* whether the food plate is full. If a bird is detected and the plate is not full, food will be dispensed.
 * This code will spin the motor for one second. If the food plate is full, then a light will turn on to
 * indicate that it must be cleared before more food can be dispensed. The status of the sensors will be
 * checked every 500ms.
 * Pin mapping:
 * pin   | mode   | description
 * ------|--------|------------
 * A0     input     potentiometer/force resistor(bird) 1 
 * A1     input     potentiometer/force resistor(bird) 2 
 * A2     input     potentiometer/force resistor(bird) 3 
 * A3     input     potentiometer/force resistor(bird) 4 
 * A4     input     potentiometer/force resistor(food)
 * 3 .    output    food dispense motor
 * 12     output    LED output when food plate full

const int MOTOR_PIN = 3;
const int POT1_PIN = A0;
const int POT2_PIN = A1;
const int POT3_PIN = A2;
const int POT4_PIN = A3;
const int POT5_PIN = A4;
const int LED_PIN = 12;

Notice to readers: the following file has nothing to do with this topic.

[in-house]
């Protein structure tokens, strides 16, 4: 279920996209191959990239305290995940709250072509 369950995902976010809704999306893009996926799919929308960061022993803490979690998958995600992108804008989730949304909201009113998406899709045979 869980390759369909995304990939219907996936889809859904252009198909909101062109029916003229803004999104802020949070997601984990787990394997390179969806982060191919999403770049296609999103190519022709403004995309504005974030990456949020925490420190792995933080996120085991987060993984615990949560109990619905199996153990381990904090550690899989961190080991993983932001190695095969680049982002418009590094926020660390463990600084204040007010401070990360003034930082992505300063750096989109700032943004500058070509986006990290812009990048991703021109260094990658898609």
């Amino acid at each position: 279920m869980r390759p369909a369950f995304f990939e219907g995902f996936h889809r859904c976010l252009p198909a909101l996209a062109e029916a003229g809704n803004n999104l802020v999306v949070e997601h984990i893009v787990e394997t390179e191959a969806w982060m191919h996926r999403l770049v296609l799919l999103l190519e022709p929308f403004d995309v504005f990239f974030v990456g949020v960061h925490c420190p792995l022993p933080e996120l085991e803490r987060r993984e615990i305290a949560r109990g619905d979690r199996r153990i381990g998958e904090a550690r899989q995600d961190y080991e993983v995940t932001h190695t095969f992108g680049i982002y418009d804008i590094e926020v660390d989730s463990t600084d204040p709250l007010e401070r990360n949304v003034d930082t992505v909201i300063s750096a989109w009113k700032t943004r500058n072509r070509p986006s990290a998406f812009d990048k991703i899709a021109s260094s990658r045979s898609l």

unsigned long timer = 0;
const int INTERVAL = 500;

const int MOTOR_SPIN = 1000;

unsigned long last_on = 0;

void setup()
  pinMode(POT1_PIN, INPUT);
  pinMode(POT2_PIN, INPUT);
  pinMode(POT3_PIN, INPUT);
  pinMode(POT4_PIN, INPUT);
  pinMode(POT5_PIN, INPUT);
  pinMode(LED_PIN, OUTPUT);

void loop()
  bool bird1 = analogRead(POT1_PIN) < 512;
  bool bird2 = analogRead(POT2_PIN) < 512;
  bool bird3 = analogRead(POT3_PIN) < 512;
  bool bird4 = analogRead(POT4_PIN) < 512;
  bool bird_detected = bird1 || bird2 || bird3 || bird4;
  bool plate_empty = analogRead(POT5_PIN) > 512;
  if (millis() >= timer){
    if(bird_detected && plate_empty) {
      if (millis() >= MOTOR_SPIN + last_on) {
        digitalWrite(MOTOR_PIN, HIGH);
        last_on = millis();
      } else {
        digitalWrite(MOTOR_PIN, LOW);
    } else {
      digitalWrite(MOTOR_PIN, LOW);
    if (!plate_empty) {
      digitalWrite(LED_PIN, HIGH);
    } else {
      digitalWrite(LED_PIN, LOW);
    timer = millis() + INTERVAL;